Chapter 3-2 Hedgers and Speculators

The two most common uses for futures contracts are hedging and speculation.  Hedging is defined as the purchasing of protection to mitigate the risk of an assed losing value.  Speculation is defined as the purchasing of an asset based on an opinion of the future value of that asset.  In essence, hedgers seek protection while speculators seek profit.  Hedging often takes two forms- companies hedge to lock in their prices for the purchase or sale of tangible assets that they intend to use while investors hedge to protect the value of their investment accounts.  Investors often choose options over futures because the premiums, or cost of the option, may be more suited to their investment style or account size.  Because of their elective nature, options provide their holders with the flexibility they desire, often enough to justify the premium paid.  Companies, however, often have a decision to make.  Generally speaking, the more likely a payment is the more appropriate hedging with futures becomes.  This makes sense because if a cash flow is uncertain a company is better off having the right to exchange the funds rather than the obligation.  Imagine if you were forced to convert a large amount of money into an asset for a purpose you no longer needed!
The following are several examples of how hedging and speculation occur in the futures market:

The airline industry is one of the largest industries in the global economy.  Airlines have two major recurring expenses- people and jet fuel.  Airlines employ hundreds of thousands of people around the world, but this expense is pale in comparison to the amount of money they spend fueling up their fleets.  The main ingredient in jet fuel, crude oil, is the most heavily traded futures contract around the world.  The price of crude oil is subject to a number of political and economic forces and as a result is fairly volatile despite its high liquidity.  To combat this volatile airlines use futures to hedge their exposure to fluctuations in the price of crude oil.  Furthermore, by locking in their prices in advance airlines are better able to forecast their expenses and set ticket prices.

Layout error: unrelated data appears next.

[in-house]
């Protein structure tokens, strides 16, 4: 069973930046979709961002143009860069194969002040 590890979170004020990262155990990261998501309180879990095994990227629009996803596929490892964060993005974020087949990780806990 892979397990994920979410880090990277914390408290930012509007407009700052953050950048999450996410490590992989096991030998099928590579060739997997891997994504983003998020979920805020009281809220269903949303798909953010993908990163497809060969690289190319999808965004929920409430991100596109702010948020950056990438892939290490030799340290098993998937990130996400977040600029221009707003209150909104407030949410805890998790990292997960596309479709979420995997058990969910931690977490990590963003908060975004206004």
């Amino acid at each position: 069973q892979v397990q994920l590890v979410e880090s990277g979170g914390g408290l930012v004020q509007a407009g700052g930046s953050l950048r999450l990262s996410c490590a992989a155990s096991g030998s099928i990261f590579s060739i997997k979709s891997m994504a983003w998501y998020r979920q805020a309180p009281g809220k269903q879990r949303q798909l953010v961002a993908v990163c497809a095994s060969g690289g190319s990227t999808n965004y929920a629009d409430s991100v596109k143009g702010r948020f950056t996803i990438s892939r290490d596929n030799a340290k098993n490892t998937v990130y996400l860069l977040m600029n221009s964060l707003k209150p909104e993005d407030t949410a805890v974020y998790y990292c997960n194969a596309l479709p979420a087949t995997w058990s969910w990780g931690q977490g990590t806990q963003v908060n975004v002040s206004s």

Consider the following examples of hedging fuel prices in the airline industry:

  • At the beginning of September crude oil is trading at $80
  • An airline has presold flights that will consume 1 million barrels of oil during December for $90,000,000
  • The airline decides to purchase futures at $78.75
  • At the beginning of December crude oil is trading above $88
  • Cost savings is almost $10 million
  • Profits are $11,250,000 with the futures vs. $2,000,000 without

This can be shown graphically:


As you can see in the above example hedging costs with futures can make a major impact on the costs incurred by businesses.  In the previous example the company saved several million dollars, no small feat.  However, this is not always the case.  The following example shows the downside risk to hedging with futures.

Consider the coffee farmer who has begun harvesting 50,000 standard lots of beans to be sold at the end of the year.  In an effort to expand his business in the New Year he decides to plant twice as much as he turns over the land.  This requires a capital injection, and thus the farmer sells his entire harvest in the futures market at the end of September.

  • At the end of September the farmer sells his beans for $175
  • The farmers revenue from the sale is $8,750,000
  • Over the next 3 months global demand for coffee increases during the winter months and coffee beans appreciate to well above $200
  • At the end of the year the spot price of coffee is $224.65
  • The farmers beans are now worth $11,232,500
  • Unfortunately, the farmer has already sold for $8,750,000 and misses out on a little over $2.5 million

This can be shown graphically:


As you can see in this example the coffee farmer, in an effort to raise cash in the immediate term, lost out on the appreciation of his product.  This is a common occurrence in the commodities market as producers are constantly trying to get the best price for their goods while minimizing risk.  Had the price of coffee decreased significantly the farmer would have looked like a genius, but unfortunately that was not the case.